Is it possible to get the salt if I have the hash and original password?

My gut feeling is no, but would it be impossible or will it just take very long?

  • 3
    Yes it would be the same as bruteforcing the password. Like GdD said theres no point to trying to find the salt if you already have the password. Just generate a new salt and a new hash, the salt's only purpose is to be a force multiplier in the fight against bruteforcing, it isn't supposed to have any value beyond that. Commented Nov 20, 2014 at 15:07
  • 12
    just wanted to say: the only reason i can imagine anyone would want to learn the salt is so that they could use the salt to decrypt other passwords in the same database; however, assuming a salting scheme was properly implemented, each hash has an independently generated random salt from each other hash. learning the salt for one password shouldn't provide you with the salt for all the passwords (but all too often, it does). Commented Nov 20, 2014 at 19:43
  • 3
    Given that salt and hash are usually concatenated and stored in a single database field, what would be the scenario where you would want to compute the salt from the hash?
    – kasperd
    Commented Nov 21, 2014 at 4:41
  • @WoodrowBarlow Exactly what I was thinking. Thanks. Especially if I have several original passwords and corresponding hashes.
    – Jake
    Commented Nov 21, 2014 at 6:31

3 Answers 3


Getting salt from hash(salt+password) would be just as difficult as getting password from hash(salt+password).

  • 23
    Probably more difficult since salts are supposed to be random, which usually makes them stronger than the password itself depending on the salt size. Commented Nov 20, 2014 at 15:04
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    I got used to small enough salts to make the brute force reasonable. BF of a 4 byte password is doable, so BF of a 4 byte salt is also doable.
    – Joshua
    Commented Nov 20, 2014 at 16:17
  • @Joshua Some systems have indeed used salts that short. But there are some security benefits from using a longer salt, and not much reason to use a short salt. So any modern system would use a salt which is too long to brute force.
    – kasperd
    Commented Nov 21, 2014 at 4:37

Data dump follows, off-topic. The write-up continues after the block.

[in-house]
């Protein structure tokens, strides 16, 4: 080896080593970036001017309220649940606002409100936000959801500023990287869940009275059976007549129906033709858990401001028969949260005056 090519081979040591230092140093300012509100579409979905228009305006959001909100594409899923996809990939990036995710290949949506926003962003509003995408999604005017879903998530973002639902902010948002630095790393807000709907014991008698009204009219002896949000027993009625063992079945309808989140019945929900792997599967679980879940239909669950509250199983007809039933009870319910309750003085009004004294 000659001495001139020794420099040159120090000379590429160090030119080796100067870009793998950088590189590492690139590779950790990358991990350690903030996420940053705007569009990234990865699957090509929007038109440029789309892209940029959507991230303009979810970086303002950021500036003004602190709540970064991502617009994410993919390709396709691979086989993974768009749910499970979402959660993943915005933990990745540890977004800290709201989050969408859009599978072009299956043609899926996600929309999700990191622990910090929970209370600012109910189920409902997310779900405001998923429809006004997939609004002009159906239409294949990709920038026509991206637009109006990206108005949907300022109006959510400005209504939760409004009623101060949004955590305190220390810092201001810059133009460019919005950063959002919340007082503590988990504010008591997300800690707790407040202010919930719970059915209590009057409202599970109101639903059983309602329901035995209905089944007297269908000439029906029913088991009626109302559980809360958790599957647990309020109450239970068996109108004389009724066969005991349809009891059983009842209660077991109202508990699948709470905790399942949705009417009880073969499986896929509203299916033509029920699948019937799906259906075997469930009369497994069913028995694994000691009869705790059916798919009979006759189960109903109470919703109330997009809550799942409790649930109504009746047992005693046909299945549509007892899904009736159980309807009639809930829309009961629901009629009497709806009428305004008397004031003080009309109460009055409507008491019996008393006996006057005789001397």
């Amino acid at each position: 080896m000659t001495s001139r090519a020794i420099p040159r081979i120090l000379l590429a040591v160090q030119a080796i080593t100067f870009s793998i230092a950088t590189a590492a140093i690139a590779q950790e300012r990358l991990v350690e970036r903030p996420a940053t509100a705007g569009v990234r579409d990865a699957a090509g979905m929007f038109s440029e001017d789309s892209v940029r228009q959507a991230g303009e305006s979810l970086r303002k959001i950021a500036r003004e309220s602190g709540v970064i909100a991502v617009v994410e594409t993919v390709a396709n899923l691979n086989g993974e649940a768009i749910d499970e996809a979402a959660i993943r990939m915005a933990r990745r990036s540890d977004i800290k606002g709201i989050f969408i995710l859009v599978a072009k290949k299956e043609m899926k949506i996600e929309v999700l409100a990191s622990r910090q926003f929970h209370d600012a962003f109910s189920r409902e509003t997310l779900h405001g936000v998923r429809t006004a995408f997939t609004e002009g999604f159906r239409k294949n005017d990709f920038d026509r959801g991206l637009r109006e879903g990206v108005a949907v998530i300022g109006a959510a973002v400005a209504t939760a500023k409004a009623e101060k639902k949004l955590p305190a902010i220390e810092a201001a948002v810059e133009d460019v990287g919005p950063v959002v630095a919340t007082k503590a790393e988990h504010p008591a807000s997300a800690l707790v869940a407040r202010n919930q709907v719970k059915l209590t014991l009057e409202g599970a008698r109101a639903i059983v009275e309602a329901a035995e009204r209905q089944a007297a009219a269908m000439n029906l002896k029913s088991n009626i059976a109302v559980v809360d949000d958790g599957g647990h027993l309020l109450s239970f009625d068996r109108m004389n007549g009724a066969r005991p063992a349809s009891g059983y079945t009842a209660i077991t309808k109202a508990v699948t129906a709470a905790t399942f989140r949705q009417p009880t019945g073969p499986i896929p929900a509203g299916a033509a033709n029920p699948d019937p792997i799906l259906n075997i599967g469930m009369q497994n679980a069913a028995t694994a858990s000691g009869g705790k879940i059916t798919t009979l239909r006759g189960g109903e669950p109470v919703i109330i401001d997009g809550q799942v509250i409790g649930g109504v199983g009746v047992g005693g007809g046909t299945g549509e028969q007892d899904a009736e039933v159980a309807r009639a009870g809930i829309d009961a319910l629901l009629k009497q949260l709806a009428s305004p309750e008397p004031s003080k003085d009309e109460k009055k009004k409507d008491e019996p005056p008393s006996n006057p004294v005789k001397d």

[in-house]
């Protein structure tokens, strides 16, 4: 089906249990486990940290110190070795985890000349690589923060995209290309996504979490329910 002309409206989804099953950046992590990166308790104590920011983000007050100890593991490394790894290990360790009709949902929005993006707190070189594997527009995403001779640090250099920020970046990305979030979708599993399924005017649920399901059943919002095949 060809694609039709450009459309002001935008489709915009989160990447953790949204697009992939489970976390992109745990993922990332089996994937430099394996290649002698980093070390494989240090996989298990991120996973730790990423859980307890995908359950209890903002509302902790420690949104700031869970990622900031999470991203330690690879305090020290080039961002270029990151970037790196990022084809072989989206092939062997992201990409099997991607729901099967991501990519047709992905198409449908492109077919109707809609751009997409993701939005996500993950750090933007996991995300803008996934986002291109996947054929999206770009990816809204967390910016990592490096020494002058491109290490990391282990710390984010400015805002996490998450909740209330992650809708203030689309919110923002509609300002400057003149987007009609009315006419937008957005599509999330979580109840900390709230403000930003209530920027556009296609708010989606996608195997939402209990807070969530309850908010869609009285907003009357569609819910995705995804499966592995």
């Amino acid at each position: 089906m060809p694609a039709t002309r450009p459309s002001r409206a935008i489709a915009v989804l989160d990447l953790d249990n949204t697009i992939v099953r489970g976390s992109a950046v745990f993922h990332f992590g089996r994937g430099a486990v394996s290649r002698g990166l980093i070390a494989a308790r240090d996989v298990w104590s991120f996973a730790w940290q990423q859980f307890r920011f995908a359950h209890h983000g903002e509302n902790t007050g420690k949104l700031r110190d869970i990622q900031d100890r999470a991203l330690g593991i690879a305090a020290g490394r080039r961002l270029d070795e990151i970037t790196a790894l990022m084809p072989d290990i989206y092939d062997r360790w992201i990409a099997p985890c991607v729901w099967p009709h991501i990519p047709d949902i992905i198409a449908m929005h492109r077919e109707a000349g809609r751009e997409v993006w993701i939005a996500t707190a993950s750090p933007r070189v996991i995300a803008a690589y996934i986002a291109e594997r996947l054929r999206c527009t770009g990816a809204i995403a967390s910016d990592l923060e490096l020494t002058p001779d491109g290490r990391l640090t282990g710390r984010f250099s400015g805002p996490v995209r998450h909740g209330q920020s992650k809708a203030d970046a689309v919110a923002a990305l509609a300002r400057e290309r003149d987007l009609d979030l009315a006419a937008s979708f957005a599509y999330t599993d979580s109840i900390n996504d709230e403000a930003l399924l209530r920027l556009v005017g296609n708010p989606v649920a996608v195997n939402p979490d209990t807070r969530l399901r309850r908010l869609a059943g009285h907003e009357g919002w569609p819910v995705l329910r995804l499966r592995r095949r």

• 2
    @AndrewHoffman: Salts are not required to be random; instead, they should be nearly unique. If no good source of randomness is available, a system could concatenate the time that the password was changed with an account identifier and use that as a salt, in which case brute-forcing may be relatively easy if one knows the account in question and the approximate time the password was changed.
    – supercat
    Commented Nov 21, 2014 at 21:46
  • @supercat yeah sorry, its just the only way i've seen them generated. No need to have a unique constraint on the salt column, nearly unique is good enough, and randomly generated usually satisfies that. Commented Nov 24, 2014 at 14:02

I'm not really sure why you would want to find the salt, since generally the salt is not considered secret. Basically in your case the salt is essentially the password as you do not know what it is and the password is your salt (let's take semantics aside that dictates as the password will probably not be globally unique) as it's not secret.

The PBKDF2 standard states that at least 64 bits should be used. However Thomas Pornin states that:

Salts must be unique; that's their one and only job. You should strive, as much as possible, to never reuse a salt value; the occasional reuse is rarely critical but should still be avoided). With reasonably designed password schemes, there is no other useful property in salts besides uniqueness; you can choose them however you want as long as you do not reproduce the exact same sequence of bits. Uniqueness must be understood worldwide.